When to take down your Christmas tree and decorations is a very personal choice. If you wait on pins and needles all year to deck your halls, taking it all back down can feel like a major letdown.
According to some Christian traditions, all Christmas decorations are meant to be taken down on the “Twelfth Night,” also known as “Three Kings Day.” The tradition dates back to the 4th century and marks the end of Christmas and the Eve of the Epiphany. The 12 days of Christmas actually begin on Christmas Day, and the Twelfth Night lands on January 6. Twelfth Night is often seen as the standard time to take your decorations down and is often believed to be bad luck by many if your tree and decorations remain up past this date.
Do you believe in superstitions?
There is another, lesser-known tradition that says you should take your Christmas tree down on New Year’s Eve before midnight — otherwise, you’ll have bad luck in the New Year.
If you want to model yourself after the Queen of England, leave your Christmas decorations up even longer, until February 6, which marks the anniversary of her father, King George VI’s death. He passed away in 1952 at Sandringham House, where the royal family spends Christmas, and the decorations stay until then.
Of course, we’ve all had neighbors who leave their lights up long after the Twelfth Night has come and gone (and so has January and February). Some people just want to feel festive a bit longer or perhaps don’t have the energy to take them all down. If you live in a cold-weather state, finding a day that won’t leave you frozen solid when taking down outdoor decorations is nearly impossible.
Inside, though, decorations should be taken down whenever you say they should. Most of us eventually put them away and live with our home feeling a bit naked for a week or so until we adjust. The bummer of not having another holiday to decorate for until March (if you decorate for St. Patrick’s Day) at the earliest can seem a little depressing. So, whether that means taking down decorations the day after Christmas, New Year’s Eve, or whenever the mood strikes, there’s no correct answer.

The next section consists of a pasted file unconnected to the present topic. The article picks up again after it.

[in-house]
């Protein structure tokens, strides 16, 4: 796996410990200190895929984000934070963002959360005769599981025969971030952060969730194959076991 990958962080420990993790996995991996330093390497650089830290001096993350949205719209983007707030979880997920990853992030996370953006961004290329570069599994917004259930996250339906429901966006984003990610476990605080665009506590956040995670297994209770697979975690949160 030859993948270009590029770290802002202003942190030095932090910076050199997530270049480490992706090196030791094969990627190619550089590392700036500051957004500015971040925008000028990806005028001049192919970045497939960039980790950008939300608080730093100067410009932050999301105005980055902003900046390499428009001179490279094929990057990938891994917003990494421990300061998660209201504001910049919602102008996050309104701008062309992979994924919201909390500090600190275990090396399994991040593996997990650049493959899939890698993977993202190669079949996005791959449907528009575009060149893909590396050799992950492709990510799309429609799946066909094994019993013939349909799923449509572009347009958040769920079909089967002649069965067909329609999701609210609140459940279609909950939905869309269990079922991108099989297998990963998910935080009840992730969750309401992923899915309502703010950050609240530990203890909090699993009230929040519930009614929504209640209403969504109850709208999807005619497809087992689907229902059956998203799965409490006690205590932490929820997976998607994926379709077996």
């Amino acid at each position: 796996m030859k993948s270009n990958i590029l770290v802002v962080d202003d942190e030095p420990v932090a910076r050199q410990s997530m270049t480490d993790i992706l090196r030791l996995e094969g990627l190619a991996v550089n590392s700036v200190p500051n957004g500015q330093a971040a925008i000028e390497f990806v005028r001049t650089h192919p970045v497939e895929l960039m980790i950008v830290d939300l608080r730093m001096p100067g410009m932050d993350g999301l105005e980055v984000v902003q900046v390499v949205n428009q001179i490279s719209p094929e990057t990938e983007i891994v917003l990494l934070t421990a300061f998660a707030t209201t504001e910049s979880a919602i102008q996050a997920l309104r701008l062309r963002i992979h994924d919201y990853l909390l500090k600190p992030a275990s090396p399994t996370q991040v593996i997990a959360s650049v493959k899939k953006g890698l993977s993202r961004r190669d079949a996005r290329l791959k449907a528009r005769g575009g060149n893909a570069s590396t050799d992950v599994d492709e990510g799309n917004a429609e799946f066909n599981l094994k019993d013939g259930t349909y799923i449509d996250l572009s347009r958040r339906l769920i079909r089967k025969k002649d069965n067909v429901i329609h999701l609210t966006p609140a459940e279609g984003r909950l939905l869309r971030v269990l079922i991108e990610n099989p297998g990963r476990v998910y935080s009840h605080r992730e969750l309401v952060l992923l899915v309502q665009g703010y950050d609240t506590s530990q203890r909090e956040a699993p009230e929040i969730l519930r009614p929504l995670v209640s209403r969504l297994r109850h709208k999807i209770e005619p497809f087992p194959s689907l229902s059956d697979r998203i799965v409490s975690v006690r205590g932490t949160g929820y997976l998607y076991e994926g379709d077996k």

Time is of the essence
Oftentimes, finding a few spare hours to dedicate to removing all signs of the holidays isn’t easy once the new year gets back in full swing with jobs, school, activities, and the daily grind of life. Taking time while you’re off and spending time around the house may be your best bet if you want to tackle the project in one day.
If you just can’t part with all the decor in one swoop, leaving one or two small decorations out helps ease you into the long months ahead. If you have a freshly-cut tree, they usually last about four to five weeks if you’re watering them properly. If you’re not great about remembering to water your tree, throw it out at the first sign of it being dry because it can catch fire. Of course, you don’t have to throw the baby out with the bathwater, as they say, so even if your tree needs to go early, you can still keep other decorations up until you are ready.
Chart your own course
Feel like keeping your tree and decorations up till July? Sounds like a plan. Already took it down and haven’t thought about it again? We don’t blame you. Whatever you decide, when you do take it down, store it neatly away so next year, when you dig it out, it’ll be easier to put back up.
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